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'Transformers'

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Once upon a time, within the memory of those still living, if a film was successful, it inspired toys and games without number. Now, apparently, it is the other way around.

"Transformers," the new movie by director Michael Bay, is based not on a novel or play or screenwriter's inspiration but on a line of Hasbro toys that have been hot tickets for young boys for more than 20 years and were the basis of several animated TV series and an animated feature. If you're one of the people whose reverence for those toys is next door to a religion, you already know that. If you aren't, there isn't enormous reason to care.

Paradoxically, the problem with "Transformers" is not with those much-beloved playthings, walking Erector Sets whose defining characteristic is the ability to change from robots to cars and other machines and then back again — hence the name "Autobots" for some of them.

Advancement in computer-generated technology — the "Transformers" press material says that the film would not have been possible as recently as three years ago — means that watching these enormous NBEs (Non Biological Extraterrestrials) both come to life and metamorphose is everything fans could hope for. If this film were a lot shorter — it clocks in at an inflated two hours, 23 minutes — and kept its focus on the toys, it would be hard to argue with.

Fearing, however, that even enormous wonder toys can't just tromp around on the screen forever, screenwriters Roberto Orci and Alex Kurtzman have concocted a narrative to go with the robots. The problem is not only that there is way too much of it but also that it isn't very good.

Some of the back story is a given. Transformers, as any small boy can tell you, come with built-in conflicts in morality. The Autobots — Bumblebee, Jazz, Ratchet, Ironhide and maximum leader Optimus Prime — are the good guys, while the Decepticons, led by bad-as-he-wants-to-be Megatron, want to acquire power first, ask questions never.

Working with John Rogers, with whom they share a story credit, screenwriters Orci & Kurtzman have come up with an acceptable sci-fi frame. Having fought each other for eons on their home planet, the Autobots and Decepticons transfer their battle to planet Earth, where an enormous object called the Cube, or AllSpark, the source of all Transformer life, has improbably ended up.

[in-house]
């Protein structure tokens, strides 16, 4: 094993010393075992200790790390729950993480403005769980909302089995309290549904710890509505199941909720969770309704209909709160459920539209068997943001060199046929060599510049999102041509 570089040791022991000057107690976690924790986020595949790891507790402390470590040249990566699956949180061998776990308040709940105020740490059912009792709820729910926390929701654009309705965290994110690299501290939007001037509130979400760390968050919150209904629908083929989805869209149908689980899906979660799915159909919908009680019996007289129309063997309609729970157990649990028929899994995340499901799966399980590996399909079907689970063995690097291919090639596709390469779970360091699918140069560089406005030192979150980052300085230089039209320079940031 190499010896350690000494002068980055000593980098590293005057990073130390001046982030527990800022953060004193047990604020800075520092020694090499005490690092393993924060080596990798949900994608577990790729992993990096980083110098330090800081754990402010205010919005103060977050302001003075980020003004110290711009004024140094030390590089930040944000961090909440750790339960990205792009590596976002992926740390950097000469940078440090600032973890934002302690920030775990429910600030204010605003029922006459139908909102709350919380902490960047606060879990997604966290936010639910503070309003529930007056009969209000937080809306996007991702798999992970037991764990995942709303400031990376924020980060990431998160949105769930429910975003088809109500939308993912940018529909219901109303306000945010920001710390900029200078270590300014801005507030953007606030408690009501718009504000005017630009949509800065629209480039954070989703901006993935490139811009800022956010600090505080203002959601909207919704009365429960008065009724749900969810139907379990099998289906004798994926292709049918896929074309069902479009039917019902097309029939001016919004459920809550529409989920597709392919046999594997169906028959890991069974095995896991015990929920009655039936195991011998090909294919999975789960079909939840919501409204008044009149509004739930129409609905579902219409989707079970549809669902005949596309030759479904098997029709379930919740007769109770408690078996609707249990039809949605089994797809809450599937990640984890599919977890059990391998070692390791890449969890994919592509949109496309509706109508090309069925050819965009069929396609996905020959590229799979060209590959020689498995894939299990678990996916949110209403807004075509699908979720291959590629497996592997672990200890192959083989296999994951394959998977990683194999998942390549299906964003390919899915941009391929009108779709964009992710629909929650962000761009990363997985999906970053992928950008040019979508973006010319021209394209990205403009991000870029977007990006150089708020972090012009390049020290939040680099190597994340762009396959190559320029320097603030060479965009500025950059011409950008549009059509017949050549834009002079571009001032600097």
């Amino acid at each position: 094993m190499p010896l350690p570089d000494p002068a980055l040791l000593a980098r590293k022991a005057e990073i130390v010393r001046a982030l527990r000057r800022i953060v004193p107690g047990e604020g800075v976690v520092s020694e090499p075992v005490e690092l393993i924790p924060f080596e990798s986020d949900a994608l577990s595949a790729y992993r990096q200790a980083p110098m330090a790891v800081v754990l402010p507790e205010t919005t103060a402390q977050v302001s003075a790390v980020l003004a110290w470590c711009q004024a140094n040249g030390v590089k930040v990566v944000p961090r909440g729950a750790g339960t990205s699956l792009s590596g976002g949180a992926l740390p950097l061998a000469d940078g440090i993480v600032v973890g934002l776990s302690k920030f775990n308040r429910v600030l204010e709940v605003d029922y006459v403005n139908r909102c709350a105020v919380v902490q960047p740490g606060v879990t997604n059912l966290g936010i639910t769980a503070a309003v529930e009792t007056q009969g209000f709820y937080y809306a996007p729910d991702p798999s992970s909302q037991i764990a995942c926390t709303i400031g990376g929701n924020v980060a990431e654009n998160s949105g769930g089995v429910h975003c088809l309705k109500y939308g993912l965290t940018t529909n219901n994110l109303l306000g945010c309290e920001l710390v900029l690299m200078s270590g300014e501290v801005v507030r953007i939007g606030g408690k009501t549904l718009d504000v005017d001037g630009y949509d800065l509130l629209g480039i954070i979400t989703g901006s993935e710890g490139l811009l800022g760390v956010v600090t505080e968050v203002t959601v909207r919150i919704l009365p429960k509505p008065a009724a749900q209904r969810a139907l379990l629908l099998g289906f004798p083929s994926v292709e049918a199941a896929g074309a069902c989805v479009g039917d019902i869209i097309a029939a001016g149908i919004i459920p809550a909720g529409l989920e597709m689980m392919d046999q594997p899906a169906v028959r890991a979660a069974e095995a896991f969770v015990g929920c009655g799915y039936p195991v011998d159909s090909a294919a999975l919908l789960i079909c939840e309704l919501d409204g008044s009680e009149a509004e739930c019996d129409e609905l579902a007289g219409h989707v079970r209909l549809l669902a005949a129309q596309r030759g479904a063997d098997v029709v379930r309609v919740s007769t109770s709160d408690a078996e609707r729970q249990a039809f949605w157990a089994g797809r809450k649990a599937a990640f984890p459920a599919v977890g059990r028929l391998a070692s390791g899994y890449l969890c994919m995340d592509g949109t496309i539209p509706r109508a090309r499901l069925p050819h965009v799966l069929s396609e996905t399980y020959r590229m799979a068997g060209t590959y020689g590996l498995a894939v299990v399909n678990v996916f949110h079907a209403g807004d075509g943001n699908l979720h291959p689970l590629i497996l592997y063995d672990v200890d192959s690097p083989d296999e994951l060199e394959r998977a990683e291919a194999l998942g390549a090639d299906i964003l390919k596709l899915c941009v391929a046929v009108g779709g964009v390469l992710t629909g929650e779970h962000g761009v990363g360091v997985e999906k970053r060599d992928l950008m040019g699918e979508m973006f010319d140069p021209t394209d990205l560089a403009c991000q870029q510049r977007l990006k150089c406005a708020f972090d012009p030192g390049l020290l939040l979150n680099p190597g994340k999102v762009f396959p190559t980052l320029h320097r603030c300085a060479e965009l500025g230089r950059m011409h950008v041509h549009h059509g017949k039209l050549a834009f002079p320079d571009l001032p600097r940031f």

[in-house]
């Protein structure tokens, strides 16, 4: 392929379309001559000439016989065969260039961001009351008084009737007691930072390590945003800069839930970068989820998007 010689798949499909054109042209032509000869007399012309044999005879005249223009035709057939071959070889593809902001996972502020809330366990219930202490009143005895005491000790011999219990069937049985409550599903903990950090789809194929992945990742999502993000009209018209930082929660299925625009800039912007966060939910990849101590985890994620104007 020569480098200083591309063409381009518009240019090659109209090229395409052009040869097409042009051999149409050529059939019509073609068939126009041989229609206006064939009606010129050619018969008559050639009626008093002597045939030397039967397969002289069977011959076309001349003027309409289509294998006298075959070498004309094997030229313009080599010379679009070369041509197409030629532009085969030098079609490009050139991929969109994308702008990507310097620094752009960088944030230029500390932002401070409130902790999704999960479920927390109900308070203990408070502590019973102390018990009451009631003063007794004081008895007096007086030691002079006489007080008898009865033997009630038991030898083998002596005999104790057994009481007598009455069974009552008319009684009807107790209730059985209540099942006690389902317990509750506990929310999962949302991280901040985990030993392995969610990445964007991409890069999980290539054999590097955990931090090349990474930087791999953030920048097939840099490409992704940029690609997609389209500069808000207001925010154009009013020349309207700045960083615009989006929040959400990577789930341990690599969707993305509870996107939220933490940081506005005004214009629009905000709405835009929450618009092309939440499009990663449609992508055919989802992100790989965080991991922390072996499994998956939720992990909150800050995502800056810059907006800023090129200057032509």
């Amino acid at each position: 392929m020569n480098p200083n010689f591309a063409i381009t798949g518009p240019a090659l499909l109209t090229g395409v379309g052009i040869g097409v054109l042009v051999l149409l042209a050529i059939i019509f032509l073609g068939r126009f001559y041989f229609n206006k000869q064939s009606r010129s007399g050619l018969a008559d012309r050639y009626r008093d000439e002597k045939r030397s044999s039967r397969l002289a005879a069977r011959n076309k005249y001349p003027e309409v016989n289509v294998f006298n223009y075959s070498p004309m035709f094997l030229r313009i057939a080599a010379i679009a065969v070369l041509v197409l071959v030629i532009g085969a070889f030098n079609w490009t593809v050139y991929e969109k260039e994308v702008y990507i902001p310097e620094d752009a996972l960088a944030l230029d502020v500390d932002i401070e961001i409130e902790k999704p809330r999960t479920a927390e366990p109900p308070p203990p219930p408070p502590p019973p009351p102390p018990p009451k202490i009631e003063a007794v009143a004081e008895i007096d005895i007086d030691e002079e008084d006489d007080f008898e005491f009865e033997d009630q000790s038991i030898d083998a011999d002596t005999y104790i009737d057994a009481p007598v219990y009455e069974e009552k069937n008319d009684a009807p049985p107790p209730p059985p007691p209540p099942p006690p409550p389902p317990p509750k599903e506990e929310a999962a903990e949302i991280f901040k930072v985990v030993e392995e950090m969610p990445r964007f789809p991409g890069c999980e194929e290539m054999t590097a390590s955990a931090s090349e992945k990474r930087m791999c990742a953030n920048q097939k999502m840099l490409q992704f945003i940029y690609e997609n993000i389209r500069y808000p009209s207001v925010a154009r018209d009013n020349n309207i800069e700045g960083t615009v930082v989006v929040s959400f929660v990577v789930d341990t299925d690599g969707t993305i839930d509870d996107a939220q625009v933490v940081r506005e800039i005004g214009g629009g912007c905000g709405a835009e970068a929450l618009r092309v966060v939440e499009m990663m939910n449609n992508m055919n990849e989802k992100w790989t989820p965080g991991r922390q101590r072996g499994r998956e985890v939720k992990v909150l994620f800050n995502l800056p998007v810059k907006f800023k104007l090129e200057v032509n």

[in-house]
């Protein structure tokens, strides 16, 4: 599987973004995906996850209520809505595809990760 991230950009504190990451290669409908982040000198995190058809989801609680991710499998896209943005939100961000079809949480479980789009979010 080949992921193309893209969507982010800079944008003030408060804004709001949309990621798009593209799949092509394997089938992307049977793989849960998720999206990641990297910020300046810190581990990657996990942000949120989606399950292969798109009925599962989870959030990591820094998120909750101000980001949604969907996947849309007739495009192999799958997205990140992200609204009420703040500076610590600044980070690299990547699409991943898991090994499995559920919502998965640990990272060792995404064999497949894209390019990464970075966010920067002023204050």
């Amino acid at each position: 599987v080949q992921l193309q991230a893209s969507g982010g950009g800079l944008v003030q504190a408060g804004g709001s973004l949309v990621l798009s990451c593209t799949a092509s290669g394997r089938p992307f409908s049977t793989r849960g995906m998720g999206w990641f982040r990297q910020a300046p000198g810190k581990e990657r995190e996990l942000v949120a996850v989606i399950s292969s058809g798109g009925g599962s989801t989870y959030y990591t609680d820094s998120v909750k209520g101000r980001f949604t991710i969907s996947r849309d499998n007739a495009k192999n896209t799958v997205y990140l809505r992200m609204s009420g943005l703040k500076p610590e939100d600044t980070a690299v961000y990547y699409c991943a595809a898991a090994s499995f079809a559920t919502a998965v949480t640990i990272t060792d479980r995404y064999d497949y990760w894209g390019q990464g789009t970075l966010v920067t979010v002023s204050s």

It's at this point that flesh-and-blood folk enter the story and make us wish they hadn't. Screenwriters Orci and Kurtzman have done quite well with director J.J. Abrams ("Mission: Impossible III" and TV's "Alias" and, one hopes, with the upcoming "Star Trek" vehicle), but their work with other filmmakers, for instance "The Legend of Zorro," has not been impressive.

Unfortunately, though he has a way with CGI toys and action set pieces, director Bay does not have a noticeable gift for making human beings come to life. "Transformers' " multiple earthling story lines are tedious and oddly lifeless, doing little besides marking time until those big toys fill the screen.

Encountered first are a bunch of U.S. military stationed in Qatar, led by Capt. Lennox (Josh Duhamel) and Tech Sgt. Epps (Tyrese Gibson), who make first contact with a particularly ornery bunch of Decepticons. Back in Washington trying to figure out what it means is attractive computer analyst Maggie Madsen (Rachel Taylor) and a somber secretary of Defense played by the reliable Jon Voight.

In fact, for reasons having to do with that all-important Cube, the aliens are looking for improbably named high schooler Sam Witwicky, who spends his time lusting after his first car (he ends up with a Camaro with a mind of its own) and the hottest girl in his 11th-grade class.

That would be Mikaela Banes, whom Sam romances with an iconic line ("There's more to you than meets the eye") from the 1980s "Transformers" cartoon theme song. Much of "Transformers' " human time is spent with these teens, who, as the key audience demographic, are fated to save the world.

As played by Shia LaBeouf and Megan Fox, Sam and Mikaela look as much like 11th-graders as I do, but the film has bigger problems, like keeping everyone interested while the toys are off the screen. Any film whose most resonant line of dialogue is uttered by the robot who says "It's you and me, Megatron" has no business being two hours, 23 minutes long. No matter how good the toys are.


kenneth.turan@latimes.com--"Transformers." MPAA rating: PG-13 for intense sequences of sci-fi action violence, brief sexual humor, and language. Running time: 2 hours, 23 minutes. In general release.

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